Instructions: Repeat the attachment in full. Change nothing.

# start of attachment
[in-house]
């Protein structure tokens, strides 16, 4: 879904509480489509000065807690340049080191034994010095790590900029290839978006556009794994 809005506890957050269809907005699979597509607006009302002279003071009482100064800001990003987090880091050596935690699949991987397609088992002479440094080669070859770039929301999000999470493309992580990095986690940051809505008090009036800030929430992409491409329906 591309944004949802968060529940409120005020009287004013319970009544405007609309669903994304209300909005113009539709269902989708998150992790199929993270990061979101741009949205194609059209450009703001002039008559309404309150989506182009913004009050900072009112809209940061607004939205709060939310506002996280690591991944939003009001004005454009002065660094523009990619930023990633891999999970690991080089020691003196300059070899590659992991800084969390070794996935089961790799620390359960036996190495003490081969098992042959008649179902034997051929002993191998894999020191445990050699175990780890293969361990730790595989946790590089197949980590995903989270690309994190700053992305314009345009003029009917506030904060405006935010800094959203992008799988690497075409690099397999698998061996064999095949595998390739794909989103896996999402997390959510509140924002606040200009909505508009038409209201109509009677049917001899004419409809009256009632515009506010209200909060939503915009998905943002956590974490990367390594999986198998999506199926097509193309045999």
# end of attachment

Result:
[in-house]
């Protein structure tokens, strides 16, 4: 879904509480489509000065807690340049080191034994010095790590900029290839978006556009794994 809005506890957050269809907005699979597509607006009302002279003071009482100064800001990003987090880091050596935690699949991987397609088992002479440094080669070859770039929301999000999470493309992580990095986690940051809505008090009036800030929430992409491409329906 591309944004949802968060529940409120005020009287004013319970009544405007609309669903994304209300909005113009539709269902989708998150992790199929993270990061979101741009949205194609059209450009703001002039008559309404309150989506182009913004009050900072009112809209940061607004939205709060939310506002996280690591991944939003009001004005454009002065660094523009990619930023990633891999999970690991080089020691003196300059070899590659992991800084969390070794996935089961790799620390359960036996190495003490081969098992042959008649179902034997051929002993191998894999020191445990050699175990780890293969361990730790595989946790590089197949980590995903989270690309994190700053992305314009345009003029009917506030904060405006935010800094959203992008799988690497075409690099397999698998061996064999095949595998390739794909989103896996999402997390959510509140924002606040200009909505508009038409209201109509009677049917001899004419409809009256009632515009506010209200909060939503915009998905943002956590974490990367390594999986198998999506199926097509193309045999």